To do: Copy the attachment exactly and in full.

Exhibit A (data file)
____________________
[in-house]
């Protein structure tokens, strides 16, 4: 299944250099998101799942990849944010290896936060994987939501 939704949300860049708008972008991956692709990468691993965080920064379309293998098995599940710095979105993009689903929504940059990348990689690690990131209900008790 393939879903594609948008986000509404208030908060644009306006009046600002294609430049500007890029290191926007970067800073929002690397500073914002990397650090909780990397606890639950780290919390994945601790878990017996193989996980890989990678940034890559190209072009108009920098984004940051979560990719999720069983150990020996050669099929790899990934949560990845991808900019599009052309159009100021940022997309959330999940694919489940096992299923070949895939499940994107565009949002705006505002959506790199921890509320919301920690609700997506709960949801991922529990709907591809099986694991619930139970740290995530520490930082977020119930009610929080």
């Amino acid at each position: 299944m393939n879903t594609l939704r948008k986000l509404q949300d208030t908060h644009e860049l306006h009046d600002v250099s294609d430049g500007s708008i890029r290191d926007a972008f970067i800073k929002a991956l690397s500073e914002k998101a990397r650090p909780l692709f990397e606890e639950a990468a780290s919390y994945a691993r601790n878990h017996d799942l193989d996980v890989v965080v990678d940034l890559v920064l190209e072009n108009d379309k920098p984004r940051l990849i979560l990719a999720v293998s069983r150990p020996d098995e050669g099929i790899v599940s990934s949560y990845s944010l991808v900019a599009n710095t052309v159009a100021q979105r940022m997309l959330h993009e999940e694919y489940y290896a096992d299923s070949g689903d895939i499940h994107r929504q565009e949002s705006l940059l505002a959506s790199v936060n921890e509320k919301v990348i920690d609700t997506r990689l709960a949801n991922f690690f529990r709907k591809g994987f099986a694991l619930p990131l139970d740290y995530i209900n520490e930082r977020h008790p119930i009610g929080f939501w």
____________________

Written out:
[in-house]
């Protein structure tokens, strides 16, 4: 299944250099998101799942990849944010290896936060994987939501 939704949300860049708008972008991956692709990468691993965080920064379309293998098995599940710095979105993009689903929504940059990348990689690690990131209900008790 393939879903594609948008986000509404208030908060644009306006009046600002294609430049500007890029290191926007970067800073929002690397500073914002990397650090909780990397606890639950780290919390994945601790878990017996193989996980890989990678940034890559190209072009108009920098984004940051979560990719999720069983150990020996050669099929790899990934949560990845991808900019599009052309159009100021940022997309959330999940694919489940096992299923070949895939499940994107565009949002705006505002959506790199921890509320919301920690609700997506709960949801991922529990709907591809099986694991619930139970740290995530520490930082977020119930009610929080």
């Amino acid at each position: 299944m393939n879903t594609l939704r948008k986000l509404q949300d208030t908060h644009e860049l306006h009046d600002v250099s294609d430049g500007s708008i890029r290191d926007a972008f970067i800073k929002a991956l690397s500073e914002k998101a990397r650090p909780l692709f990397e606890e639950a990468a780290s919390y994945a691993r601790n878990h017996d799942l193989d996980v890989v965080v990678d940034l890559v920064l190209e072009n108009d379309k920098p984004r940051l990849i979560l990719a999720v293998s069983r150990p020996d098995e050669g099929i790899v599940s990934s949560y990845s944010l991808v900019a599009n710095t052309v159009a100021q979105r940022m997309l959330h993009e999940e694919y489940y290896a096992d299923s070949g689903d895939i499940h994107r929504q565009e949002s705006l940059l505002a959506s790199v936060n921890e509320k919301v990348i920690d609700t997506r990689l709960a949801n991922f690690f529990r709907k591809g994987f099986a694991l619930p990131l139970d740290y995530i209900n520490e930082r977020h008790p119930i009610g929080f939501w």